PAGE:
Daniel Libeskind won the hearts and minds of New Yorkers with his designs for the new World Trade Centre, but how many of his ideas will be realised in the finished bulidings?
Can Daniel Libeskind see through his emotionally charged designs for the World Trade Centre through to completion? Beating the world's best architects to win the design competition was the easy part. Now Libeskind has to convince the moneymen of Lower Manhattan that his competition winning entry will be commercially viable.

Libeskind's designs for the new World Trade Centre are highly symbolic. The 30ft high slurry walls of the excavated site are to be retained as a giant memorial to the 2800 people who died on September 11, 2001. The foundations of the two towers will also be marked on the site and a 1776ft spire soaring over the angular glass buildings represents the year of America's independence.

The architect is determined to keep his vision in tact. He told Building this week that he would be willing to compromise on the design but not on the scheme's fundamentals. Libeskind claims that the designs will work commercially as they stand and do not need to be watered down to accommodate the required offices, retail and transport infrastructure.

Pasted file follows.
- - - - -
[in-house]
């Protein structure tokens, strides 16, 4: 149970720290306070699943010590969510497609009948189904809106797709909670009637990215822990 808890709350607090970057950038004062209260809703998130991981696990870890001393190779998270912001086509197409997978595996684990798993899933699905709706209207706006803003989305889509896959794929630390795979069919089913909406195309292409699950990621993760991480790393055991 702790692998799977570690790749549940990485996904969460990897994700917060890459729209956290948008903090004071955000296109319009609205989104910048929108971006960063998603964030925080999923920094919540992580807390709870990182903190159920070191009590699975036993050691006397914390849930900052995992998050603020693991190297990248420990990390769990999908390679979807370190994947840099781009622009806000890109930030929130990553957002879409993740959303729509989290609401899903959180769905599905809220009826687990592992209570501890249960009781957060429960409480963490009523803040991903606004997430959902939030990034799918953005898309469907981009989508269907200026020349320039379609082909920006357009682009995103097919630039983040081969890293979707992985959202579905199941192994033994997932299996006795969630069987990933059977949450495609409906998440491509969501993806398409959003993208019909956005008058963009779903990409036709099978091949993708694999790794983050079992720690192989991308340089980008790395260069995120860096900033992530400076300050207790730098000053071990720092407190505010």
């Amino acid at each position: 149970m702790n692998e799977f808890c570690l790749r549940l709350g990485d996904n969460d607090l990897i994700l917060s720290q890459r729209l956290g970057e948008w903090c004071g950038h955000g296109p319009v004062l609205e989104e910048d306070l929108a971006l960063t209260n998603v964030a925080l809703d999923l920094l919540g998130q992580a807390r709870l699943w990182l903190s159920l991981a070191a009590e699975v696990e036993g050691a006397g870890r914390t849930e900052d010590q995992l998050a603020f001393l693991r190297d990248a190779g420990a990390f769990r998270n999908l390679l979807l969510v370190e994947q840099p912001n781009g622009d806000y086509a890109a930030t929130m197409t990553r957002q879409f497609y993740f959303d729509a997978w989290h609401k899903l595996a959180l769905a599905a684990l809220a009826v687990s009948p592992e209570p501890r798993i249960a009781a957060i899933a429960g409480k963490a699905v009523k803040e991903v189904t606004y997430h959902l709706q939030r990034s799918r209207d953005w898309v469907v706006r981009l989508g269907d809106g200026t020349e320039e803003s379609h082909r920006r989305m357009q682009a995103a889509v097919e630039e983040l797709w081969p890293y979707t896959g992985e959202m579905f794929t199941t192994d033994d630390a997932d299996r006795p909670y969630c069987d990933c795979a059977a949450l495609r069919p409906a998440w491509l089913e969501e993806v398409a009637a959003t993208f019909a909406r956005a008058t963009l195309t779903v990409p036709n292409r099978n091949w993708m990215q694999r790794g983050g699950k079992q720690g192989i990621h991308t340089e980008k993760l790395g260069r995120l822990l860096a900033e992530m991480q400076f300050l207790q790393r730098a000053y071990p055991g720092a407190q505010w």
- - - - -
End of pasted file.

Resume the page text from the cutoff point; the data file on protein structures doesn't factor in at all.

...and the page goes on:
Libeskind knew he had to come up with a viable scheme because the site's owners - the city's Port Authority - and World Trade Centre leaseholder Larry Silverstein are under no obligation to hire him. The competition winning entry was only ever meant to serve as a guide for the final design.

Silverstein has already expressed doubts about some aspects of the design, and he has publicly questioned whether tenants would want to rent office space in a living memorial. Silverstein will also be making use of his own architect Skidmore, Owings and Merrill: if Libeskind wants to remain on board he will have to be a careful negotiator and an astute politician.

Silverstein is likely to retain core elements of the scheme, as the designs are popular with New Yorkers and the developer won't want to lose their goodwill. Libeskind's track record suggests that his creations will see the light of day. His stunning designs for the Jewish Museum in Berlin and Imperial War North in Manchester both involved compromise but both ended up being built with the most important design ideas in tact.